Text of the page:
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In_the_Rut_of_War

30 THE SATURDAY EVENING POST January 2, /9/5 Your Boy's Spending Money Wouldn't it have been better if your boy had earned his Christmas money instead of having had it given to him? Any manly boy would rather get his money that way. The fun and feeling of independence which a boy has in spending "his own money" are quite different things from spending what has been given to him. The Saturday Evening Post has already solved the problem for thousands of the brightest and manliest boys in America. These boys sell The Saturday Evening Post. They get a lot of fun out of it, earn their own spending money, and without interfering with school duties get a moral and business training, the value of which cannot be reckoned in money. Everything necessary for trying the experiment we will furnish without cost. As soon as a boy starts work he receives one of the most novel volumes ever prepared for boys, being a clever book brightened with 250 illustrations telling of the experiences of an army of red-blooded boys who have "made good." It is really an unusual book on salesmanship and high-grade business methods brought down to the level of the average boy. Any boy who wants to try the plan and to earn his own spending money can do so. Address your letter to Box 707, Sales Division The Curtis Publishing Company Philadelphia L matter how long or how hard the diggers kept at their work. At Aix-la-Chapelle, for example, in the principal cemetery the sexton's men dug twenty new graves every morning. By evening there would be twenty shaped mounds of clay where the twenty holes had been. The crop of the dead is the one sure crop upon which embattled Europe may count this winter and next spring. That harvest will not fail the warring nations, however scanty other yields may be. In the towns in occupied territory the cemeteries were the only actively and constantly busy spots to be found, except the hospitals. Every schoolhouse was a hospital; indeed I think there can be no schoolhouse in the zone of actual hostilities that is not serving such a purpose. In their altered aspects we came to know these schoolhouses mighty well. We would see the wounded going in on stretchers and the dead coming out in boxes. We would see how the blackboards, still scrawled over perhaps with the chalked sums of lessons which never were finished, now bore pastedon charts dealing in nurses' and surgeons' cipher-manual, with the bodily plights of the men in the cots and on the mattresses beneath. We would see classrooms where plaster casts and globe maps of the world and dusty textbooks had been cast aside in heaps to make room on desktops and shelves for drugs and bandages and surgical appliances. We would see the rows of hooks intended originally for the caps and umbrellas of little people; but now from each hook dangled the ripped, bloodied garments of a soldier—gray for a German, browntan for an Englishman, blue-and-red for a Frenchman or a Belgian. By the German rule a wounded man's uniform must be brought back with him from the place where he fell and kept handily near him, with tags on it, to prove its proper identity, and there it must stay until its owner needs it again—if ever he needs it again. Melting a Frozen Bow We would see these things, and we would wonder if these schoolhouses could ever shake off the scents and the stains and the memories of these present dolorous visitations— wonder if children would ever frolic any more in the courtyards where the am- bulances stood now with red drops trickling down from their beds upon the gravel. But that, on our part, was mere morbidness born of the sights we saw. Children forget even more quickly than their elders forget, and we knew, from our own experience, how quickly the populace of a French or Flemish community could rally back to their old sprightliness, once the immediate burdens of affliction and captivity had been lifted from off them. From a jumbled confusion of recollection of these schoolhouse-hospitals sundry in- cidental pictures stick out in my mind as I write this article. I can shut my eyes and visualize the German I saw in a little parish school building in the abandoned hamlet of Colligis near by the River Aisne. He was in a room with a dozen others, all suffering from chest wounds. He had been pierced through both lungs with a bullet, and to keep him from choking to death the attendants had tied him in a half erect posture. A sort of hammocklike sling passed under his arms, and a rope ran from it to a hook in a wall and was knotted fast to the hook. He swung there, neither sitting nor lying, fighting for the breath of life, with an unutterable misery looking out from his eyes; and he was too far spent to lift a hand to brush away the flies that swarmed upon his face and his lips and upon his bare, throbbing throat. The flies dappled the faces of his fellow sufferers with black dots; they literally masked his. I preserve a memory which is just as vivid of certain things I saw in a big institute in Laon. Although in German hands, and nominally under German control, the building was given over entirely to crippled or ailing French prisoners. These patients were minded and fed by their own people and attended by captured French surgeons. In our tour of the place I saw only two men wearing the German gray. One was the armed sentry who stood at the gate to see that no recovering inmate slipped out, and the other was the surgeon-general of the staff of Over-General von Heeringen, commanding the German center, who was making his daily round of inspection of the hospitals and had brought us along with him. Of the native contingent the person who appeared to be in direct charge was a handsome, elderly lady, tenderly solicitous of the frowziest Turco in the wards and exquisitely polite, with a frozen politeness, to the German officer. When he saluted her she bowed to him deeply and ceremoniously and silently. I never thought until then that a bow could be so profoundly executed and yet so icily cold. It was a lesson in congealed manners. As we were leaving the room a nun serving as a nurse hailed the German and told him that one of her charges was threatening to die, not because of his wound, but because he had lost heart and believed himself to be dying. "Where is he?" asked the German. "Yonder," she said, indicating a bundledup figure on a pallet near the door. A drawn, hopeless face of a half-grown boy showed from the huddle of blankets. The surgeon-general cast a quick look at the swathed form and then spoke in an undertone to a French regimental surgeon on duty in the room. Together the two approached the lad. "My son," said the German to him in French, "I am told you do not feel so well to-day." The boy-soldier whispered an answer and waggled his head despondently. The German put his hand on the youth's forehead. "My son," he said, listen to me. You are not going to die—I promise you that you shall not die. My colleague here "— he indicated the French doctor—"stands ready to make you the same promise. If you won't believe a German, surely you will take your own countryman's professional word for it," and he smiled a little smile under his gray mustache. "Between us we are going to make you well and send you, when this war is over, back to your mother. But you must help us to do it; you must help us by being brave and confident. Is it not so, doctor?" he added, again addressing the French physician, and the Frenchman nodded to show it was so and sat down alongside the youngster to comfort him further. As we left the room the German surgeon turned, and looking round I saw that once again he saluted the patrician French lady, and this time as she bowed the ice was all melted from her bearing. She must have witnessed the little byplay; perhaps she had a son of her own in service. There were few mothers in France last fall who did not have sons in service. Evening at Maubeuge We might safely assume that the hospitals and the graveyard of Maubeuge would be busy places that evening, thereby offering strong contrasts to the rest of t$ie stagnated town. But I should add that we found two other busy spots, too, the railroad station—where the trains bringing wounded men continually shuttled past— and the house where the commandant of the garrison had his headquarters. In the latter place, as guests of Major von Abercron, we met at dinner that night and again after dinner a strangely mixed company. We met many officers and the pretty American wife of an officer, Frau Elsie von Heinrich, late of Jersey City, who had made an adventurous trip in a motor ambulance from Germany to see her husband before he went to the front, and who sent regards by us to scores of people in her old home whose names I have forgotten. We met also a civilian guest of the commandant, who introduced himself as August Blanchertz and who turned out to be a distinguished big-game hunter and gentleman aeronaut. With Major von Abercron for a mate he sailed from St. Louis in the great balloon race for the James Gordon Bennett Cup, and came down in the Canadian woods and nearly died of hunger and exposure before he found a lumber camp. Their balloon was called the Germania. There was another civilian, a member of the German secret-service staff, wearing the Norfolk jacket and the green Alpine hat and on a cord about his neck the big gold token of authority which invariably mark a representative of this branch of the German espionage bureau; and he was wearing likewise that transparent air of mystery which seemed always to go with the followers of his profession. During the evening the mayor of Maubeuge came, a bearded, melancholy gentleman, to confer with the commandant regarding a clash between a German underofficer and a household of his constituents. Orderlies and attendants bustled in and out, and somebody played Viennese waltz songs on a piano, and altogether there was quite a gay little party in the parlor of this handsome house which the Germans had commandeered for the use of their garrison staff. At early bedtime, when we stepped out of the door of the lit-up mansion into the street, it was as though we had stepped into another country. Except for the tramp of a sentry's hobbed boots over the sidewalks and the challenging call of another sentry round the corner the town was as silent and seemingly as empty as a town of tombs. All the people who remained in this place had closed their forlorn shops where barren shelves and emptied showcases testified to the state of trade; and they had shut themselves up in their houses away from sight of the invaders. We could guess what their thoughts must be. Their industries were paralyzed, and their liberties were curtailed, and their businesses were dead or the same as dead, and every other house was a riddled, worthless shell. Among ourselves we debated as we walked along to the squalid tavern where we had been quartered, which of the spectacles we had that day seen most fitly typified the fruitage of war—the shattered, empty forts lying now in the moonlight beyond the town, or the sullen, conquered, half-destroyed town itself. I guess, if it comes to that, they both typified it. Illainanimallaug Mega THE daylight illuminating engineer is the latest specialist in the newest profession— illuminating engineering. His duty is to design buildings so that they shall make the best possible use of daylight. All architects pay more or less attention to this subject, but the daylight specialist is developing tricks of his own to justify his existence. The interference of neighboring buildings, the effect of direction of windows, architectural decorations, and a score of similar points, are studied, with the idea of suggesting changes that increase the amount of daylight for every room. Two such engineers have applied their ideas to the new courthouse in the city of New York. First, they constructed a large model of the building in pasteboard, taking great care to have the windows and the outside architectural trimmings exact. With this model the effect of direct sunlight for every day of the year is studied. Wires are stretched on a curve above the model so that a lamp, traveling along the wires in imitation of the daily passage of the sun, will throw its rays into the windows just as the sun will do in the finished building. As the sun's course in summer is very different from that in winter a great many such wires are requirecIto give all the variations of sunlight. From the information obtained by this model it will be entirely possible for the engineers to make up a schedule of just what lights will be needed in the building every clear day of the year. For instance, they can decide by the model that on December second, in a certain room, daylight will be sufficient until four-fifteen in the afternoon, when one fifty-candle-power lamp should be switched on. The immediate value of the model, however, is to suggest slight changes in design that will improve daylight advantages. 02d olialfrzeoll OZONE has a new use—as a stimulant for public speakers. Premier Asquith, of Great Britain, has been delivering many vigorous but fatiguing speeches in English cities, to urge recruiting, and the ozone idea was developed to help him. An electric generator of ozone is set up in an anteroom, and a pipe is run under the floor to the speaker's stand or to the table from which he is to speak. The ozone is then poured into the air round the speaker. Whether or not the ozone actually does invigorate Mr. Asquith he has not said, but it might do so; and in any event the presence of ozone gives a feeling of freshness and tang to the air. In the past year doctors, chemists and electricians of the United States have conducted a spirited controversy over the beneficial effects of ozone, some doctors declaring tnat it neither helped nor hurt, and some chemists and electricians declaring that it was of real value in ventilation. That ozone will kill disagreeable odors seems to be well established, and the advocates of it claim much more for it.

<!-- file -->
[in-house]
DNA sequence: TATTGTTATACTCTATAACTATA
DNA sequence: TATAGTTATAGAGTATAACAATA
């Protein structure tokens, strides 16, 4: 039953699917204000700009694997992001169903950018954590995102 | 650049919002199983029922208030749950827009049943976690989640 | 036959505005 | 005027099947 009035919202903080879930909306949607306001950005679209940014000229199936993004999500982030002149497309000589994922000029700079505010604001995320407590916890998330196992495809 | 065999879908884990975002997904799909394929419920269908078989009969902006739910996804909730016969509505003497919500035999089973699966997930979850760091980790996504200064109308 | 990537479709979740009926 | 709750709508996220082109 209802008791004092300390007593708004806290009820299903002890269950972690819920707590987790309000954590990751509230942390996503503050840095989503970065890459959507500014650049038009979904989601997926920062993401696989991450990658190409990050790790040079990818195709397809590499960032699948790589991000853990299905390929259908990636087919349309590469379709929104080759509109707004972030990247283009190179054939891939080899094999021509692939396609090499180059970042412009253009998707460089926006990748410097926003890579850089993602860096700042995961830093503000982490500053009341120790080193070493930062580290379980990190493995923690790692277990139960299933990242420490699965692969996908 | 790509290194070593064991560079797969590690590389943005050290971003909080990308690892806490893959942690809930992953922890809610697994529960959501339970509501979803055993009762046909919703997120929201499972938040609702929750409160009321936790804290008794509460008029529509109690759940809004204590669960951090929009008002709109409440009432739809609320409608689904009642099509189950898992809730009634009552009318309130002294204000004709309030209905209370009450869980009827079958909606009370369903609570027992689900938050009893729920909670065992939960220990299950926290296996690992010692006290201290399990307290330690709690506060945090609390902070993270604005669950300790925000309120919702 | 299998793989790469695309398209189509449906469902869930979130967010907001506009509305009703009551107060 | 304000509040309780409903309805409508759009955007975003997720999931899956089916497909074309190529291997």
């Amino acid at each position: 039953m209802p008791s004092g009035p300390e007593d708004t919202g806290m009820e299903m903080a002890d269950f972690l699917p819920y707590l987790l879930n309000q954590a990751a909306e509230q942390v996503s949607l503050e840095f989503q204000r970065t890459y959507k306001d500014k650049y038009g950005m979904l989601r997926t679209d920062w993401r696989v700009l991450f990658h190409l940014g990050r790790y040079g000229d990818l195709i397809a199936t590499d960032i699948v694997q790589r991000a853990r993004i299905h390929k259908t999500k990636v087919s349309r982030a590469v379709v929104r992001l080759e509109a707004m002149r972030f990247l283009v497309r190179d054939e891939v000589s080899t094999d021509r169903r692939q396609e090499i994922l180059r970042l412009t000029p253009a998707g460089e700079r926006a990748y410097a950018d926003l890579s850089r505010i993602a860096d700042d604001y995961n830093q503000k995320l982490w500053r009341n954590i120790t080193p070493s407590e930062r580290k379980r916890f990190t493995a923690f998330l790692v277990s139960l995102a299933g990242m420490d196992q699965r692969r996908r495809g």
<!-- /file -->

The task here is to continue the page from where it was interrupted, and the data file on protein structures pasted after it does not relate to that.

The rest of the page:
In_the_Rut_of_War